The ONWARD study included patients who initiated therapy with the biosimilar, those who switched from the reference infliximab, or those who switched from a different biologic therapy.
Biosimilar infliximab, CT-P13, sold in the United States as Inflectra, has been the subject of increasing study in inflammatory bowel disease (IBD), with numerous studies reporting on its safety and efficacy in treating patients with Crohn disease (CD) or ulcerative colitis (UC).
The ONWARD study, a prospective, observational, multicenter study of patients whose are being treated for their IBD with the biosimilar, is adding to that body of evidence on improved patient-reported outcomes (PROs) with biosimilar infliximab, and researchers presented an interim analysis of data from ONWARD during the Academy of Managed Care Pharmacy Nexus 2019 meeting, held this week in National Harbor, Maryland.1
The study included patients who initiated therapy with the biosimilar (n = 41), those who switched from the reference infliximab (n = 51), or those who switched from a different biologic therapy (n = 14). Patients’ baseline characteristics were similar across the 3 groups. In total, 43 patients had UC and 63 had CD.
For patients who were new starts, Short Inflammatory Bowel Disease Questionnaire (SIBDQ) scores and Visual Analog Scale (VAS) scores both improved by 8 points from baseline at 3 months (P <.001). Daily activity impairment scores improved by 19 points (P < 0.001), and overall work impairment score improved by 31 points (P = .188). The new start also had improved Personal Health Questionnaire-8 scores and Generalized Anxiety Disorder questionnaire scores.
Patients who switched from the reference infliximab, SIBDQ and VAS scores both improved by 3 points (P = .478, P = .757 respectively), and overall work impairment scores improved by 4 points (P = .221). For patients who switched from other therapies, statistically nonsignificant improvements were observed for all outcome measures.
These improvements in patient-reported outcomes associated with treatment with the biosimilar will be welcome news for patients with IBD, who face a high personal burden from poorly controlled disease. Two additional studies presented at the AMCP meeting focused on work productivity loss for patients with UC2 and CD3, and they cast into high relief the losses that patients face in terms of their productivity.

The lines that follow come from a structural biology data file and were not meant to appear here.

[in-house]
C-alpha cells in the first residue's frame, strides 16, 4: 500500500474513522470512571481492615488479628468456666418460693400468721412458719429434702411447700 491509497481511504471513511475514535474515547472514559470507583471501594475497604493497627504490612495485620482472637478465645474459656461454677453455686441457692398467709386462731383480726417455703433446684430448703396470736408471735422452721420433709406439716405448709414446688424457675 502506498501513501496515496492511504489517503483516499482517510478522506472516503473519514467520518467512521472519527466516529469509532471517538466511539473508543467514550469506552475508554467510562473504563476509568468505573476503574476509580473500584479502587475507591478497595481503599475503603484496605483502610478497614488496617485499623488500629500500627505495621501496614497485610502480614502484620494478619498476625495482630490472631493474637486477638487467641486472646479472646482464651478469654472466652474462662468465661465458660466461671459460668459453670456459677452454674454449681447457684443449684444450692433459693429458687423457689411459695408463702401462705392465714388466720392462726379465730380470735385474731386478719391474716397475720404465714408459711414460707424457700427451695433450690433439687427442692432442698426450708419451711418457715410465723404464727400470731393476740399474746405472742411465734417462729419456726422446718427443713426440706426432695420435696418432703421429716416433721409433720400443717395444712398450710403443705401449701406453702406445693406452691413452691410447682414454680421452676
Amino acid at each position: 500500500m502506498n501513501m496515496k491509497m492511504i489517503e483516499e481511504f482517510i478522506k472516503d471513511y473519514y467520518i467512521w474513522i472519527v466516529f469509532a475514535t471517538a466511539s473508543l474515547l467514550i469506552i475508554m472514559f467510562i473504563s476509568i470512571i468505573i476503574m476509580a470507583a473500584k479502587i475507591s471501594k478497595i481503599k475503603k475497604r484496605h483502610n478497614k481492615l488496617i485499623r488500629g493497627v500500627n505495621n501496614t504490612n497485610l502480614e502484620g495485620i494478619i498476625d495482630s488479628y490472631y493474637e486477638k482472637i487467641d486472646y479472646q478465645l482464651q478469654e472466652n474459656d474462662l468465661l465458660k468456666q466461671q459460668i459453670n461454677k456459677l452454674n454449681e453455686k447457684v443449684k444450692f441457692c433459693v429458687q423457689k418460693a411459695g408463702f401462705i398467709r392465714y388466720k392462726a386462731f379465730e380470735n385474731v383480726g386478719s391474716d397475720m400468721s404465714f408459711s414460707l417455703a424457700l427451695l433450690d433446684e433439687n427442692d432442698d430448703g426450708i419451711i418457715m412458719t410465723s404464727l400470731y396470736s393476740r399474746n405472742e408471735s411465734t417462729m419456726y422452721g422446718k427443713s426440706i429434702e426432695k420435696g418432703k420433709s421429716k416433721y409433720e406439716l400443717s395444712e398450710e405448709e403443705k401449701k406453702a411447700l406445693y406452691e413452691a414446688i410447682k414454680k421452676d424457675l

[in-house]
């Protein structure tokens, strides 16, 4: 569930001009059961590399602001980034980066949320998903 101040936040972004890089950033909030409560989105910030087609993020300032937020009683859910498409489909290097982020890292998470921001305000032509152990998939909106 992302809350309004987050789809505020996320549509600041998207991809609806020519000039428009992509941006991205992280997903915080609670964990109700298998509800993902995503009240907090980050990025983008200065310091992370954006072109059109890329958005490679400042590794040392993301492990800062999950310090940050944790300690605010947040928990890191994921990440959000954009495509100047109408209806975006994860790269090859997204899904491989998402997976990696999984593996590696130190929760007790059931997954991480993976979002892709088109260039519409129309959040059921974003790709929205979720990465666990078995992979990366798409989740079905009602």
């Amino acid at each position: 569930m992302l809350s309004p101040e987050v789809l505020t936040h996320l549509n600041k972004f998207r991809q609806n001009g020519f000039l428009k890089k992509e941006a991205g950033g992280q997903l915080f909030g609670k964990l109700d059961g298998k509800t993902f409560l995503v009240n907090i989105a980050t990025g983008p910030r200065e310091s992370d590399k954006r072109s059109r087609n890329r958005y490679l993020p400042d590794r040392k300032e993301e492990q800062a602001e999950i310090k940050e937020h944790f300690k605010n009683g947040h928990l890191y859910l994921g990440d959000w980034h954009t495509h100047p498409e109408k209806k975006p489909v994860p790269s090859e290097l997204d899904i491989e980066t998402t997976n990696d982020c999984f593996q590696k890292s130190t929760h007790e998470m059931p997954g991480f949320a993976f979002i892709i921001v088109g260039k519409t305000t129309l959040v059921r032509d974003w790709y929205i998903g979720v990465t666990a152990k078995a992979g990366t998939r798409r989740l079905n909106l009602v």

In both studies, the authors used data from the Adelphi Disease Specific Programme, which includes gastroenterologist-completed retrospective chart reviews and patient self-completed questionnaires for US patients for the years 2015 through 2017. The Work Productivity and Activity Impairment instrument was used to assess productivity loss.
Among patients with UC, overall mean work impairment for disease in remission was 7.5%, impairment for mild and moderate disease was 19.7%, and impairment for severe disease was 41.9% (P <.001). Mean annual indirect costs associated with impairment were $4432, $11,633 and $24,754 across the 3 disease severity groups.
Among patients with CD, overall mean work impairment for disease in remission was 12.4%, impairment for mild and moderate disease was 31.4%, and impairment for severe disease was 51.0% (P <.001). Mean annual indirect costs associated with impairment were $7308, $18,532, and $30,096 across the groups.
Both patients with UC and CD experienced increased absenteeism and increased presenteeism with worsening disease, and they experienced higher indirect economic losses, the researchers said.
1. Haider S, Kelton J, Shelbaya A, et al. Impact of infliximab-dyyb (infliximab biosimilar) on patient-reported outcomes: 3-month follow-up results from an observational real-world study among patients with inflammatory bowel disease in the US and Canada (the ONWARD study). Presented at: the Academy of Managed Care Pharmacy Nexus 2019; October 29 to November 1, 2019; National Harbor, Maryland. Abstract K1.
2. Ding Z, Obando C, Izanec J, et al. Work productivity loss and associated indirect costs by severity for patients with ulcerative colitis in the US. Presented at: the Academy of Managed Care Pharmacy Nexus 2019; October 29 to November 1, 2019; National Harbor, Maryland. Abstract K4.
3. Obando C, Ding Z, Izanec J, et al. Work productivity loss and associated indirect costs by severity for patients with Crohn’s disease in the US. Presented at: the Academy of Managed Care Pharmacy Nexus 2019; October 29 to November 1, 2019; National Harbor, Maryland. Abstract K5.